Haiti at a turning point

16 Jul 2015 by Hervé Ladsous and Jessica Faieta

Elections 2011 in Haiti.Elections in 2011 in Haiti, where there has been significant progress in restoring confidence in the political process. Photo: UNDP Haiti
Haiti will reach a major historic milestone this summer. Starting 9 August, some six million Haitians will choose 1,280 representatives for local administrations, 140 mayors, 139 Parliamentarians and finally, their President, in several rounds of electoral processes that could last until the end of the year. It has not been easy to arrive at this moment. The Haitian people have been waiting three years for these elections. A Parliament has been absent since January. Haiti has made significant strides to restore confidence in the political process and to hold these elections on time. The electoral council, appointed in January, has been impressive in taking on several challenging technical, logistical and financial tasks aiming to ensure a credible, inclusive and transparent process. The electoral law and calendar were promulgated in March, the majority of political parties have fielded candidates, and the national police have been working to ensure a secure environment for the elections. The United Nations peacekeeping mission in Haiti known as MINUSTAH, UNDP, and other UN partners have invested significant efforts over recent years in strengthening national electoral capacities.  Much work has already been accomplished, but much more needs to be done to complete this electoral operation of such scale … Read more

Through better giving, improving lives

16 Jul 2015 by Douglas Broderick, Resident Coordinator of the United Nations in Indonesia and the UNDP Resident Representative

panasonic lantern in Sumba, IndonesiaApproximately 28 million people live below the poverty line in Indonesia. Photo: Panasonic
As the fasting month of Ramadhan – a time of introspection and good works – comes to a close, it seems appropriate to reflect on the ways we can better strive to help those who need it most. Philanthropists in Indonesia have been working hard to do just that, directing essential funds toward initiatives that support education, good governance, and sustainable agriculture, among others. According to research (PDF), philanthropic support in the country totals US$53 million per month. This is a remarkable figure for a lower middle-income country where approximately 28 million people live below the poverty line. This includes a rising number of Islamic philanthropy organizations that use zakat (giving back) to improve social welfare. Dhompet Dhuafa, one of the nation’s largest independent zakat organizations, has used its donations to establish health facilities and anti-poverty programs, and its projects and those of others like it have helped millions of Indonesians. As Franciscus Welirang, one of the founders of the Association of Philanthropy Indonesia (PFI), said at a recent UNDP event: “Philanthropy is sharing our private resources for public benefit. Those private resources could be money, goods, ideas, or any sort of participation.” It is through better coordination of public and … Read more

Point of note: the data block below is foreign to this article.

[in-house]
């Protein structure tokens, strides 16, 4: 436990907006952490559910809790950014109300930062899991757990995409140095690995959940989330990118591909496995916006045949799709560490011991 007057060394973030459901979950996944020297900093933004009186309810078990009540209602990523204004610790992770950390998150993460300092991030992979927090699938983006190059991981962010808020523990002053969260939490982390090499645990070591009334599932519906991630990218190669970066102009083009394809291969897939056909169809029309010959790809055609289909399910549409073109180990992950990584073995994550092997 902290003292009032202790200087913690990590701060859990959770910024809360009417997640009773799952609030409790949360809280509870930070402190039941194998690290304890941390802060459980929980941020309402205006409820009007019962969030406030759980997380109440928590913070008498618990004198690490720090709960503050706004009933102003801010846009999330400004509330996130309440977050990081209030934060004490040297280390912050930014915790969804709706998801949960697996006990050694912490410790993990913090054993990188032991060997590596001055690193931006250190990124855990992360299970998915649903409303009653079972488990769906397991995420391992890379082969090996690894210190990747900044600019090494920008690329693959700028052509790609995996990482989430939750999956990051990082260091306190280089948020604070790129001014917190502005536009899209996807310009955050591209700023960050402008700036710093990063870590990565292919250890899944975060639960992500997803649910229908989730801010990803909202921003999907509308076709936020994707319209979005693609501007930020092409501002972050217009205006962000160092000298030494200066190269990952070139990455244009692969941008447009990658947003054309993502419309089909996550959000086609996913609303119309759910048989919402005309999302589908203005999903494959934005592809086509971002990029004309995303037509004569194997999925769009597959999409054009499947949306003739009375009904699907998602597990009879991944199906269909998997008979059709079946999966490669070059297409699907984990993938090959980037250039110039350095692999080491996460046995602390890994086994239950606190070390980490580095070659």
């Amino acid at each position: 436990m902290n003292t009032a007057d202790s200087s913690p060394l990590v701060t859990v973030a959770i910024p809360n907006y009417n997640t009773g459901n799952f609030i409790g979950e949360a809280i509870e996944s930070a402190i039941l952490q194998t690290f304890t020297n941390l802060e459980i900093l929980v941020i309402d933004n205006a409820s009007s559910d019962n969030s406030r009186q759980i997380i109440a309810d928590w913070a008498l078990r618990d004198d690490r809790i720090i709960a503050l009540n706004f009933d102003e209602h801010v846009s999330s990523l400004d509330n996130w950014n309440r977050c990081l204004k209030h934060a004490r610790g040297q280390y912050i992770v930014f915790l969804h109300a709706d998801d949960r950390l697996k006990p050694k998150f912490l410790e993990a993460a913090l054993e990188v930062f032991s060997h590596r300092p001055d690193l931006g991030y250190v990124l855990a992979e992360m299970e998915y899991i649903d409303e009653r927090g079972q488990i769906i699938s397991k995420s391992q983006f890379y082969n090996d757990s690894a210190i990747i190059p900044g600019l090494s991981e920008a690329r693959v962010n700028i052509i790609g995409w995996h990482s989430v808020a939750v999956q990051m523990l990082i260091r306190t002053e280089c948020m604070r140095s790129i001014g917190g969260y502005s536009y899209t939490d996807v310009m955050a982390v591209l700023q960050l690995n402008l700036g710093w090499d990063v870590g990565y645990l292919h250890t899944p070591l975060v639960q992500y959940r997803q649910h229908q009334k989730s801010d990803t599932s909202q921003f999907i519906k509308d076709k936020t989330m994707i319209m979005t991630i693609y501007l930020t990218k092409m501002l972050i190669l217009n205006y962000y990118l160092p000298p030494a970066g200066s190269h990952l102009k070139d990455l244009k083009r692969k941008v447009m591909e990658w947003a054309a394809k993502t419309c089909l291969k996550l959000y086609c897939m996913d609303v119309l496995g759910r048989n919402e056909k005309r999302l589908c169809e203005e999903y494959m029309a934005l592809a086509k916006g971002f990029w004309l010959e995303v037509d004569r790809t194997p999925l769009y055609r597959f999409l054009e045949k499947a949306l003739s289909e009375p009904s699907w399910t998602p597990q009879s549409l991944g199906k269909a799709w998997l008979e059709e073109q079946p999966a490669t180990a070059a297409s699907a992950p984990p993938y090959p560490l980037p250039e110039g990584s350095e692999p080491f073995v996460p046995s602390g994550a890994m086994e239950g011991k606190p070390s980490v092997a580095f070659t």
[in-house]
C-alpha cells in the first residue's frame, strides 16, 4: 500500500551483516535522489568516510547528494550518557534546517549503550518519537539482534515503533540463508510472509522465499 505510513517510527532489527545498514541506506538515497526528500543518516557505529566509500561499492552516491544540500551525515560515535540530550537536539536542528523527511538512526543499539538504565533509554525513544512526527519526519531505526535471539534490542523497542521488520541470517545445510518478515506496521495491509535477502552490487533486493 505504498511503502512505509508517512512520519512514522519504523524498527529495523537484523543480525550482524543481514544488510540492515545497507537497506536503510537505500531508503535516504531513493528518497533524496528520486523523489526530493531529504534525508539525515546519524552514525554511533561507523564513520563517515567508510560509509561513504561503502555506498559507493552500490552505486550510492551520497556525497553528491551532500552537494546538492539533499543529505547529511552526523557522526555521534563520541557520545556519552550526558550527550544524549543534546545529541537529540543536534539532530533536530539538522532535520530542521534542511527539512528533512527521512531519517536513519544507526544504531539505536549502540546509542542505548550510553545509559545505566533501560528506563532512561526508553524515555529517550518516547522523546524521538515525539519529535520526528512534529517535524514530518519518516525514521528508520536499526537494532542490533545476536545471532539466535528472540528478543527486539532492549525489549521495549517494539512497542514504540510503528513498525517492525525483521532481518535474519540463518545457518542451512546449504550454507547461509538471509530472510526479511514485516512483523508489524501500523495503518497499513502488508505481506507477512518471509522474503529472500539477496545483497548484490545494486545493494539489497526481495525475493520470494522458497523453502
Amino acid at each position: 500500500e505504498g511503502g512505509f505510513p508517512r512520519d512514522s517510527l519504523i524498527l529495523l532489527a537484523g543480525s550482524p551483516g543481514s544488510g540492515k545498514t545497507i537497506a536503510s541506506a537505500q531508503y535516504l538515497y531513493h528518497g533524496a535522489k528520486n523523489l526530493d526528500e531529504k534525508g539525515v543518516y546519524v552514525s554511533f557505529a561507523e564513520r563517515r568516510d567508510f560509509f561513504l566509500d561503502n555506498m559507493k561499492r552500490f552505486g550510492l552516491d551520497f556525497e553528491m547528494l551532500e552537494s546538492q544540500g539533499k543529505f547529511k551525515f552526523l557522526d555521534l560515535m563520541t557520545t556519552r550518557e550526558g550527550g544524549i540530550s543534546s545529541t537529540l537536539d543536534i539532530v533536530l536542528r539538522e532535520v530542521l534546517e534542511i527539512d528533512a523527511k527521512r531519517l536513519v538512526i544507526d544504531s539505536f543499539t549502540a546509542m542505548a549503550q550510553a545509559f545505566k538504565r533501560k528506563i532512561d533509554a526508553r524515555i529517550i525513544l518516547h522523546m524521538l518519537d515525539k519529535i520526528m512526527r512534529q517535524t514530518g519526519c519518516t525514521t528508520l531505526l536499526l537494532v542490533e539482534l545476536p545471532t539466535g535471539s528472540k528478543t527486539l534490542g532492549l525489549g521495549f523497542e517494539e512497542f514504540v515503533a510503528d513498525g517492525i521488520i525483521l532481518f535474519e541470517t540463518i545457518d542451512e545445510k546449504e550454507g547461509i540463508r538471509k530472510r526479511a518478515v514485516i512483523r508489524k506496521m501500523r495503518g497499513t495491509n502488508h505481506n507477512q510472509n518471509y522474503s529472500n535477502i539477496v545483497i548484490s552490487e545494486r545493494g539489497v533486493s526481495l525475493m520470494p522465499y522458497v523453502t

A new development model to tackle some of the world’s toughest challenges

15 Jul 2015 by Haoliang Xu, UN Assistant Secretary-General and UNDP Regional Director for Asia and the Pacific

Kazakhstan is becoming a donor to other countries. Photo: UNDP in Kazakhstan